The gambling website www.coral.co.uk, seen on 20 February 2018, promoted three different games:
a. The first game was called “Rainbow Riches” and showed an animated image that featured a rainbow, a pot of gold and a leprechaun standing on a yellow road.
b. The second game was called “FISHIN’ FRENZY” and showed an animated image of fishes swimming in the ocean.
c. The third game was called “LUCKY WIZARD” and showed an animated image of a wizard.
The complainant challenged whether the content of ads (a), (b) and (c) were likely to be of particular appeal to children.
Coral Interactive (Gibraltar) Ltd t/a Coral stated that they had conducted an extensive review of their website, whereby all on-site game tiles and promotional material were checked to ensure that they were not in breach of any rules within the CAP Code.
Coral believed that the game in ad (a) ("Rainbow Riches"), which showed an animated image of a leprechaun, was unlikely to appeal more strongly to children and young persons than it would to adults. They believed that the ad was not over the top in its look, or mimicking any particular style that would make the graphics more appealing to a younger audience. Coral Interactive stated that the style was consistent across a multitude of other game tiles and thumbnails, not only on the Coral site, but across the industry for similar products.
Coral stated ad (a) included a trail of gold which was unlikely to appeal to children as it would to adults. Furthermore, they considered that the colour of the green grass and rainbow shown in the ad were unlikely to have particular appeal to under-18s.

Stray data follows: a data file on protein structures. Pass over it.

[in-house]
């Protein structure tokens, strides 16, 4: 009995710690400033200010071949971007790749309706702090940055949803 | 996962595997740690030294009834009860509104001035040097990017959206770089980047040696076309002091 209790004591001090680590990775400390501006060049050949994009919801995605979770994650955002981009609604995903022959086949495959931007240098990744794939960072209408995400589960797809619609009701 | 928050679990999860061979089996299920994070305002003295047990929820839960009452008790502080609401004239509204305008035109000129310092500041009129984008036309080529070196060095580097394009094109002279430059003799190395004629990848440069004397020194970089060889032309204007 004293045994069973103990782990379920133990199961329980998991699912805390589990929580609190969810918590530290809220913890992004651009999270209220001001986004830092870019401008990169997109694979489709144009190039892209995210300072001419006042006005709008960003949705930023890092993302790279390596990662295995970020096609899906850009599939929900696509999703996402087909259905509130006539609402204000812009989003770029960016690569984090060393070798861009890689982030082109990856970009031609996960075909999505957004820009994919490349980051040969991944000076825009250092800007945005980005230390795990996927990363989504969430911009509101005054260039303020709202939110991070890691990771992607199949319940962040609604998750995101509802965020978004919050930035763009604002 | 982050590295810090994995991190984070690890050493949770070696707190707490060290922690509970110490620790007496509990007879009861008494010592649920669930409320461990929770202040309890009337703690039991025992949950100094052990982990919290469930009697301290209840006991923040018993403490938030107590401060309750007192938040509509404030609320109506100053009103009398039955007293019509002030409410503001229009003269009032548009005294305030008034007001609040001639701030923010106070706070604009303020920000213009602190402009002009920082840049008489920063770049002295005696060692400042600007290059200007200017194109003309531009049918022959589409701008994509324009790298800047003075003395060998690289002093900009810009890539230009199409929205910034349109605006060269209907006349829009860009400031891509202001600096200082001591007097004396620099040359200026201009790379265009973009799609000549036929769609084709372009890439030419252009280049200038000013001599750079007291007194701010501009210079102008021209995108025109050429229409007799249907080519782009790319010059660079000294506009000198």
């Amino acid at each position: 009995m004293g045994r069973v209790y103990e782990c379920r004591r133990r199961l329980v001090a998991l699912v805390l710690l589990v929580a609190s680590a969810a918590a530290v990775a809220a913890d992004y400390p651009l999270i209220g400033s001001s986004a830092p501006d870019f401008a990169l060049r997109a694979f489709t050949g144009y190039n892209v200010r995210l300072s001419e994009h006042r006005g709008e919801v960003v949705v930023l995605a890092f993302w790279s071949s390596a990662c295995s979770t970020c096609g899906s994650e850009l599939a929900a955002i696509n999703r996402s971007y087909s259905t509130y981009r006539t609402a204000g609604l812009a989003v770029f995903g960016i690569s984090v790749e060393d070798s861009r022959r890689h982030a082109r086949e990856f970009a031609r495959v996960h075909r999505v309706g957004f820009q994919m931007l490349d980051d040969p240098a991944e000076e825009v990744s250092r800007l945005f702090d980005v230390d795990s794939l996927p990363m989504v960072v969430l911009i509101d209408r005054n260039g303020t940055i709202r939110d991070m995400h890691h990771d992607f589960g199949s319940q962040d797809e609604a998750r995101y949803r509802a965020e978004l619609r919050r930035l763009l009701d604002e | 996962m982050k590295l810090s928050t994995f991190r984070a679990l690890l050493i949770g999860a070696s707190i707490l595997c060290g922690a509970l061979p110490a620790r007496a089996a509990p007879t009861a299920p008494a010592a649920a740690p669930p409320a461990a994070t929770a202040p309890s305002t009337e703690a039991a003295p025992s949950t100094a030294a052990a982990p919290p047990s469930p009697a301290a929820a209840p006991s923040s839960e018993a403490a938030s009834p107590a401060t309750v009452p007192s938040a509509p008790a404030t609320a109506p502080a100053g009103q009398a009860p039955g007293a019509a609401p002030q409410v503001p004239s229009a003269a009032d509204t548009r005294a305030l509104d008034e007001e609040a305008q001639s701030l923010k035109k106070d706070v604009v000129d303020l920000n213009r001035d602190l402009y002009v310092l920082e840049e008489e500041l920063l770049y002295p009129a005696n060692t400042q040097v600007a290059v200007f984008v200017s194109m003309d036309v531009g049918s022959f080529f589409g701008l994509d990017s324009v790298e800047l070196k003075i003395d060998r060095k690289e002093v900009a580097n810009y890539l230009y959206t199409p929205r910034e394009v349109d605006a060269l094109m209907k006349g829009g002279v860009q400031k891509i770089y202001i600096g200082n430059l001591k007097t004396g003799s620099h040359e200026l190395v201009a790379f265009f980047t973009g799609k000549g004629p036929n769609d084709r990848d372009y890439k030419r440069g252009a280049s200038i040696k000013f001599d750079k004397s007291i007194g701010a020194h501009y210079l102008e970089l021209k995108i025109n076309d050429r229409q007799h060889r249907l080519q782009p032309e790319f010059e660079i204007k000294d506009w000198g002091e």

Coral stated that ad (b) ("Fishin' Frenzy") was one of the specific examples they identified as potentially having particular appeal to under-18s as part of their internal review. Before the ad was published it included a large fish, which they removed and believed this made the ad less likely to appeal more strongly to under-18s than to over-18s.
Coral stated that ad (b) only showed an undersea setting, which contained small and less detailed images of fish. Coral Interactive stated that the ad's image of fish did not have any specific resemblance to any species that could be identified as being associated with characters from animated films that were likely to appeal to children and young persons.
Coral stated that the image of fish in ad (b) was extremely small and that it was near impossible to make out their specific features. To the extent that features of the fish were visible, they believed that the eyes were in scale with what was seen on various species of fish, and were not exaggerated in any way. They believed that the fish were not smiling and that their mouths followed the curvature of their lower jaw.
Coral stated that the game in ad (c) ("Lucky Wizard") showed an animated wizard, which they believed did not resemble any particular wizard character, and was generic in form. They believed that the animation style was understated, and therefore less likely to appeal to children and young persons. Furthermore, the wizard character was also the sole detail (game name aside) within the game tile, which they believed minimised the association with common fairy tale stories.